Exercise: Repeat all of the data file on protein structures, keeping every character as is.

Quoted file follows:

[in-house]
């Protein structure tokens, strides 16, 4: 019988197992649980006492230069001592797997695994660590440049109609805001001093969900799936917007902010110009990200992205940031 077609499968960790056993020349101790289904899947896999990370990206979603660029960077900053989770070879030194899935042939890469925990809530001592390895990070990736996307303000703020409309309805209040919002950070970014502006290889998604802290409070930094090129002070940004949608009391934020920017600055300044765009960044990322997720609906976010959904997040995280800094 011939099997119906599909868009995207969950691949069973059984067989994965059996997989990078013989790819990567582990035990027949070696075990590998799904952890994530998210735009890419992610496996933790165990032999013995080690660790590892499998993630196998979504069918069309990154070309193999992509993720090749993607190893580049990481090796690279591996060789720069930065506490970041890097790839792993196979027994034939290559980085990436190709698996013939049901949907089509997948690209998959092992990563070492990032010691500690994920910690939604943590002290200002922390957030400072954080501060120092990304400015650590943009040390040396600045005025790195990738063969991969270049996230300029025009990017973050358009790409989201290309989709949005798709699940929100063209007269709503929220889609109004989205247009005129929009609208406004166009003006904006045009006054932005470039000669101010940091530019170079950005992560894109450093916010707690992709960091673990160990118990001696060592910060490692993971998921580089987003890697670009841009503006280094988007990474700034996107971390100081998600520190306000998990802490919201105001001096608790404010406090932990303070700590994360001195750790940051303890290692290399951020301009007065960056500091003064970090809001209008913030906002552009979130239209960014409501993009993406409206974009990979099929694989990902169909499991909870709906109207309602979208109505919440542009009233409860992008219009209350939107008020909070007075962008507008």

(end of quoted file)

[in-house]
């Protein structure tokens, strides 16, 4: 019988197992649980006492230069001592797997695994660590440049109609805001001093969900799936917007902010110009990200992205940031 077609499968960790056993020349101790289904899947896999990370990206979603660029960077900053989770070879030194899935042939890469925990809530001592390895990070990736996307303000703020409309309805209040919002950070970014502006290889998604802290409070930094090129002070940004949608009391934020920017600055300044765009960044990322997720609906976010959904997040995280800094 011939099997119906599909868009995207969950691949069973059984067989994965059996997989990078013989790819990567582990035990027949070696075990590998799904952890994530998210735009890419992610496996933790165990032999013995080690660790590892499998993630196998979504069918069309990154070309193999992509993720090749993607190893580049990481090796690279591996060789720069930065506490970041890097790839792993196979027994034939290559980085990436190709698996013939049901949907089509997948690209998959092992990563070492990032010691500690994920910690939604943590002290200002922390957030400072954080501060120092990304400015650590943009040390040396600045005025790195990738063969991969270049996230300029025009990017973050358009790409989201290309989709949005798709699940929100063209007269709503929220889609109004989205247009005129929009609208406004166009003006904006045009006054932005470039000669101010940091530019170079950005992560894109450093916010707690992709960091673990160990118990001696060592910060490692993971998921580089987003890697670009841009503006280094988007990474700034996107971390100081998600520190306000998990802490919201105001001096608790404010406090932990303070700590994360001195750790940051303890290692290399951020301009007065960056500091003064970090809001209008913030906002552009979130239209960014409501993009993406409206974009990979099929694989990902169909499991909870709906109207309602979208109505919440542009009233409860992008219009209350939107008020909070007075962008507008």